This is the message from the one who is Amen—the faithful and true witness, the ruler of God’s creation.

Revelation 3:14b (NLT)

The source of all creation, Jesus, is the Amen. He should now and forever be both the beginning and ending of our praise, our worship, our adoration. Through him all things began and he will be there until the end and through eternity. How fitting that the choir of all creation would recognise his place—to confirm, establish, and verify the Truth.

Daily Bible reading: Amos 7-9, Revelation 7

Once and forever

Back in the days of the levitical priesthood, sacrifices had to be made all the time. There was no such thing as eternal salvation. If you transgressed, you had to go to the temple and have a priest offer a sacrifice of atonement. Sin was a tedious business. The temple could never be without a priest. If one died, another would have to take his place. It wasn’t a perfect solution by any means, but it was a work around until another process could be worked out.

But Jesus remains a priest forever, his priesthood will never end. Therefore he is able, once and forever, to save everything who comes to God through him. He lives forever to plead with God on their behalf.

Hebrews 7:24-25 (NLT)

Being completely human, Jesus encountered all the temptation we encounter. But being completely God, he was able to resist the temptation and, as a result, become the sacrifice for our shortcomings. Not only did he make the perfect sacrifice, but he became our eternal priest making continual, uninterrupted intercession to the Father on our behalf—find me another priest who could accomplish all of that!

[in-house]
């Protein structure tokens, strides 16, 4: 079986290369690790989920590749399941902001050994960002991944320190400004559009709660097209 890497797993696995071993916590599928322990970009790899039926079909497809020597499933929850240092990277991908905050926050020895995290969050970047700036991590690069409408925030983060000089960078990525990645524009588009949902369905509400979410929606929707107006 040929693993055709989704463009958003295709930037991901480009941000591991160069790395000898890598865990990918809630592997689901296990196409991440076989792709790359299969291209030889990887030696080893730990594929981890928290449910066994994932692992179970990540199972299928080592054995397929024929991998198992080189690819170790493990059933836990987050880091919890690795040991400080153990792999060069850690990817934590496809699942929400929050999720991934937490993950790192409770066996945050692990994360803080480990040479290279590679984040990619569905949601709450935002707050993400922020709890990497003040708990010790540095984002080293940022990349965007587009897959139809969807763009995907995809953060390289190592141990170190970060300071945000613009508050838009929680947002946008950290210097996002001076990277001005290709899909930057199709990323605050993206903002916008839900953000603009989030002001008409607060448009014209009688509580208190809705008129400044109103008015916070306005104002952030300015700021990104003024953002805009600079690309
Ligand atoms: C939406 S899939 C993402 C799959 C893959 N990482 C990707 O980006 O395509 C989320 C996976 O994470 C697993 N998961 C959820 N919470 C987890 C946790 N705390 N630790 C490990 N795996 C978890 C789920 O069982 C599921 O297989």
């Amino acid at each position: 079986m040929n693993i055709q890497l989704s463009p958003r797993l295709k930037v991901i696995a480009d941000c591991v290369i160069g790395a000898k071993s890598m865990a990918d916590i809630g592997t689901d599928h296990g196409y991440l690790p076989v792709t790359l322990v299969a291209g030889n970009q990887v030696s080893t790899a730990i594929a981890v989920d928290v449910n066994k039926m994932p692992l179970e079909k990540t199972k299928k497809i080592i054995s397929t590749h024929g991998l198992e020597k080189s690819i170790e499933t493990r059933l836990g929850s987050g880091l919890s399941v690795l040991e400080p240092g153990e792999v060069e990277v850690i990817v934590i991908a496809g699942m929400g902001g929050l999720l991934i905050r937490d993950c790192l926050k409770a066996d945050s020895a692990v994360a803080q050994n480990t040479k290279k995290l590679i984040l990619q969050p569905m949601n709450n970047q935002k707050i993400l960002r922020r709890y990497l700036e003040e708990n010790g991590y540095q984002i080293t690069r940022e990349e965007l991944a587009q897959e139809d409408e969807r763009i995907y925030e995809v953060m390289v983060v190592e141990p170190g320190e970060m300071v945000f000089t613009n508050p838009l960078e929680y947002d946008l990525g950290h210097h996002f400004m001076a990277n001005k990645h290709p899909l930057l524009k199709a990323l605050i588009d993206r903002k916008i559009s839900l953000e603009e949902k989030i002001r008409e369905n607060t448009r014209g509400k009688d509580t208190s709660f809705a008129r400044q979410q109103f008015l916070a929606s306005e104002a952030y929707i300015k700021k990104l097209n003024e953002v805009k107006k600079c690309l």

While Jesus, through his sacrifice and eternal intercession, covers our sin once and forever, our approach to God should never be one-and-done. The term “come” in this passage implies “those who constantly come to worship God through Jesus Christ are the ones He is able to save.”

If we expect Jesus to be making continual, uninterrupted intercession on our behalf, should not our worship reflect that?

Daily Bible reading: Lamentations 1-2, Hebrews 7

Surrounded

I live in a valley. Well, I guess I live halfway up a valley. My house overlooks the valley, but I can still look up at the mountains above me. Today’s reading made me think of my valley.

Just as the mountains surround and protect Jerusalem,
So the Lord surrounds and protects
his people, both now and forever.

Psalm 125:2 (NLT)

There aren’t many ways in and out of my valley. Really only one main highway. The city below is surrounded on all sides by mountains. Rock. Immovable. Firm. Unrelenting. Since the founding of the city, the mountains have not moved. They have not changed. They will not move. They will not change.

So it is with God. Like a city in the mountain valley is surrounded and protected, so we are surrounded and protected by God who is even more immovable and firm than the rock.

Should you ever feel as though you are surrounded by something other than God and His protection, like Elisha prayed for his servant, pray that your eyes would be opened.

Then Elisha prayed, “O Lord, open his eyes and let him see!” The Lord opened his servant’s eyes, and when he looked up, he saw that the hillside around Elisha was filled with horses and chariots of fire.

2 Kings 6:17 (NLT)

We may be surrounded by those who would wish us harm, but they are surrounded by an unshakable, immovable, relentless God who surrounds His own and protects us forever.

Daily Bible reading: Psalm 124-127, 1 Corinthians 7:1-24

Speak out!

There are two ways of learning things: you can learn the hard way and figure it out on your own, or you can seek out an answer or advice from someone who already knows. The concept is not new. It’s existed literally since the beginning of time.

We seek out those who have learned the hard lessons or who have gleaned those lessons from others. It’s how we, as humans have gathered our wealth of knowledge. Each generation (should) learn from the previous. It’s all dependent on the previous generation sharing their knowledge and the current generation listening and understanding what is being passed to them.